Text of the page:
The main theme of this article deals with the development of a formal method and tool to assess the reengineering of a business network. Reengineering is a topic that has been widely addressed in the literature. It helps define strategies for bringing manufacturers, suppliers, and customers closer together (Liker et al., 1995). Reengineering means taking steps to redesign and simplify business systems and processes, to search out best practices ( Prasad, 1999), to develop a more competitive and core-competent workforce ( Prahalad and Hamel, 1994), to explore new business methods ( Kearney, 1997), or to radically transform business ( Venkatraman, 1994). It fosters thinking outside the comfort zone ( Luther, 1997), relies on value-added benefits to both the customer and the business ( Vervest and Dunn, 2000), relies on strategic technology insertions ( Shillito, 1994) during the product life cycle, and focuses heavily on the seven T’s (talents, tasks, teams, techniques, technology, time, tools) ( Prasad, 1999). However, is there a structured method for assessing the reengineering of a business network — in particular, prior to performing the actual change in the business network? Such a method would be increasingly more important as so many industries face the demands for customization. This customization challenges them to tailor products and services to the specific requirements of every individual customer, while at the same time maintaining their current levels of economies of scale (Pine, 1993). It forces organizations to be more flexible (defined in terms of their ability to produce different and customized products) towards the market without losing profitability, i.e. margin. One questions the suitability of the current organizational design, which originated from the traditional supply chain (Porter, 1985), to respond quickly to a changing environment. The common view on organizational design is that of a streamlined pipe that processes raw material into finished goods and delivers them to customers. But this is rather simplistic; the reality is much more complex: a network of vendors supplies an organization, which in turn, supports a network of customers, with third-party service providers (e.g. transportation companies) helping to link the entire network of actors together. Organizations are increasingly more aware of the benefits of a different approach to organizational design: ICT-enabled business networks. Examples of these new adaptive organizational designs include Sun Microsystems’ virtual corporation, Dell Computers’ dynamic network, Olivetti’s platform organization ( Ciborra, 1996) and Ikea’s value constellation network ( Normann and Ramirez, 1993). Organizations struggle with how they should accomplish this, and to what extent it will influence their current level of flexibility and profitability. They need methods and managerial techniques. Modular Network Design ( Hoogeweegen, 1997 and Delporte-Vermeiren, 2003) is one of the methods that supports the design and assessment of costs and throughput time of ICT-enabled business networks. This article puts emphasis on the questions: Is it possible to develop a method for assessing the reengineering of an ICT-enabled business network with respect to margin? And what impact will such a method have in real-life situations? We will present a method to assess margin in business networks and demonstrate the value of the method by presenting a detailed case study of the European Patent Office.
نتیجه گیری انگلیسی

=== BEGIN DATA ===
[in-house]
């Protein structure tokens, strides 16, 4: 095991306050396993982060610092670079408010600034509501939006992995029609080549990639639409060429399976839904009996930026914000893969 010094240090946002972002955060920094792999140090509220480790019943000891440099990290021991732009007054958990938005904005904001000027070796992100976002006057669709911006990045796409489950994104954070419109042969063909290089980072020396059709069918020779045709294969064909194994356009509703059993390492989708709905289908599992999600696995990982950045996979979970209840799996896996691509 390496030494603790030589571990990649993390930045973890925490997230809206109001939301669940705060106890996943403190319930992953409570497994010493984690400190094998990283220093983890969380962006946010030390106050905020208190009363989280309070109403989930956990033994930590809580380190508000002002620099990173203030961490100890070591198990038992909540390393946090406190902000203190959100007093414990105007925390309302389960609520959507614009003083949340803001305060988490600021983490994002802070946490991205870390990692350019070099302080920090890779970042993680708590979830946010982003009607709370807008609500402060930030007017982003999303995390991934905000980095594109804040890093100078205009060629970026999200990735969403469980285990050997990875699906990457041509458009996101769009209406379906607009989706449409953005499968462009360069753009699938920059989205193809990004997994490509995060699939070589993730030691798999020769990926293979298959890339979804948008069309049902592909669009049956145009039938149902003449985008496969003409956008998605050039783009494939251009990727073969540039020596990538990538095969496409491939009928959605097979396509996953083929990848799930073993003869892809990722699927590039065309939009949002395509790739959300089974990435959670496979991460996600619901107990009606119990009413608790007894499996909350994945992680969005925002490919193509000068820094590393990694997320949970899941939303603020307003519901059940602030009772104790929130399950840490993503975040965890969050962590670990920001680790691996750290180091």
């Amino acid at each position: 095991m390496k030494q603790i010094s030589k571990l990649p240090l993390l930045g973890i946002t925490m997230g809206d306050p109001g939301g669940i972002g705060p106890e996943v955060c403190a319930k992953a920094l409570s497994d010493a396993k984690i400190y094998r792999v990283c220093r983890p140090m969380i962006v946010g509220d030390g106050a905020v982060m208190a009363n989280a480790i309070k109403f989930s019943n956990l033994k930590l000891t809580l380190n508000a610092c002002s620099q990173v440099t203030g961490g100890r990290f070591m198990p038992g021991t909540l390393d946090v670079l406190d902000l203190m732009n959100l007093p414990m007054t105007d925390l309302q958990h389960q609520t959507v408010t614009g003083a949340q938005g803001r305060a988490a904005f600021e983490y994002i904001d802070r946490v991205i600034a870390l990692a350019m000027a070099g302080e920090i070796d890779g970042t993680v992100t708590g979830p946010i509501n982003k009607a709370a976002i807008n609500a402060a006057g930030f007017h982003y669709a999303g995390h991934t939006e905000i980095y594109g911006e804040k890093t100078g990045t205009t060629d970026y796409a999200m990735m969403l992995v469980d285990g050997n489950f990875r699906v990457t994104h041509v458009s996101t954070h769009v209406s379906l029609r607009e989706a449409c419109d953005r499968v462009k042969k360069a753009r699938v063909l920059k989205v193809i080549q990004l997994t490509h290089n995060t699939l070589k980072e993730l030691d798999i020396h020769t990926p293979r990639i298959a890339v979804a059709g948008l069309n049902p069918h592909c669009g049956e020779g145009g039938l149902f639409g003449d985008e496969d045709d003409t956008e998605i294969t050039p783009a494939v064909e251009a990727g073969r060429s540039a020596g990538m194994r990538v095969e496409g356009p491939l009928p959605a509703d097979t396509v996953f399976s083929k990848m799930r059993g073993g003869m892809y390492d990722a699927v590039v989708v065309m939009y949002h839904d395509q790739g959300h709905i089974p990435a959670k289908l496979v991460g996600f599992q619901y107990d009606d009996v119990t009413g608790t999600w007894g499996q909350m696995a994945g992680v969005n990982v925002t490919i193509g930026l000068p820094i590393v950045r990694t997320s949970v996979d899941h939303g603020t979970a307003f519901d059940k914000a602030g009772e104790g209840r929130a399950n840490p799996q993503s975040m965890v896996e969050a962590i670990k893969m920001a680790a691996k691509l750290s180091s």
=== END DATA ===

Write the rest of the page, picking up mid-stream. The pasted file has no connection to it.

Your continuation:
The research reported here originated from the desire to make ex ante assessments of margin related to ICT adoption in business networks, along with its distribution among the actors involved. Our first research objective was to develop a reliable, formal method for the ex ante assessment of the effect of ICT adoption on business network margin. Based on the research findings, one may conclude that yes, it is indeed possible to develop a method for ex ante assessment of margin to be applied in ICTenabled redesign of business networks — specifically, a method that can assess the relative changes in margin for the business actors involved. How did we proceed to develop such a method? First, the literature on business networks and on ICTenabled BN redesign methods and tools was reviewed. This review revealed that Porter’s (1985) traditional view of the value chain is inadequate for such an assessment. A method is required that can give a more detailed assessment on a variety of criteria, or key performance indicators: (1) cost reduction, (2) revenue generation, and (3) increased flexibility. The modular redesign method (MND), originally developed by Hoogeweegen (1997) provided a sound basis for assessing BN rearrangements made possible through the use of ICT. Therefore, this method was taken as a starting point. It does not, however, address the concept of ‘margin’ as an assessment criterion, so this needed to be developed and tested. Therefore, a research model was developed with three basic constructs: (1) ICTenabled modularity, (2) margin-improved flexibility, and (3) redistribution. The MND method does not provide a methodology to apply the method in reallife situations, either; therefore, a 14-step research protocol was developed in chapter 4, together with a related decision support system (DSS), named the Business Network Navigator. The research protocol, and DSS were then tested in a real-life situation. These research tools allowed the development of a method for BN redesign and assessment that can be used in real-time situations. Its strength lies in the combination of strategic analysis of the business network with a very detailed operational assessment, thereby avoiding confusion and lack of definition about the precise objectives of the redesign and the range of applications of the method. The more the method is used within a specific business network, the more operational (process) information can eventually be made available to the actors on a daily basis. Its weakness, however, lies in its dependence on reliable costing and revenue data and the fact that the method is cumbersome to use. The second research objective was to analyse the ability of the method to support decision-making in regard to the adoption of ICT in a business network. The use of the assessment method impacts decisionmaking in the way that: ❖ it quantifies the contribution to business performance improvement of new ICT applications in the business network; ❖ it allows the classification of different redesign scenarios in terms of the estimated marginflexibility improvement at the business network level and its redistribution among actors. However, the case study findings demonstrate that the use of the method as such will not automatically lead to actual ICT implementation of a specific redesign. One dominant precondition to the acceptance of the results seems to be that the use of structured methods as such has to be inhibited in the characteristics of the different actors. Moreover is there a difference in use of the method as an instrument for analysis or for implementation? Although the results obtained may be useful to scientific researchers and redesign managers, the research is nevertheless subject to a number of limitations. The research followed an inductive – deductive research cycle in which literature review and multiple embedded case studies were used to test the preliminary theory building. According to Yin (1994) such case studies can be generalized for theoretical propositions but not for populations or universes. We realize that since only one case study in the service industry was investigated, one may speak only of a first validation of the research method. For a larger validation, a multi-client research comparison would be required.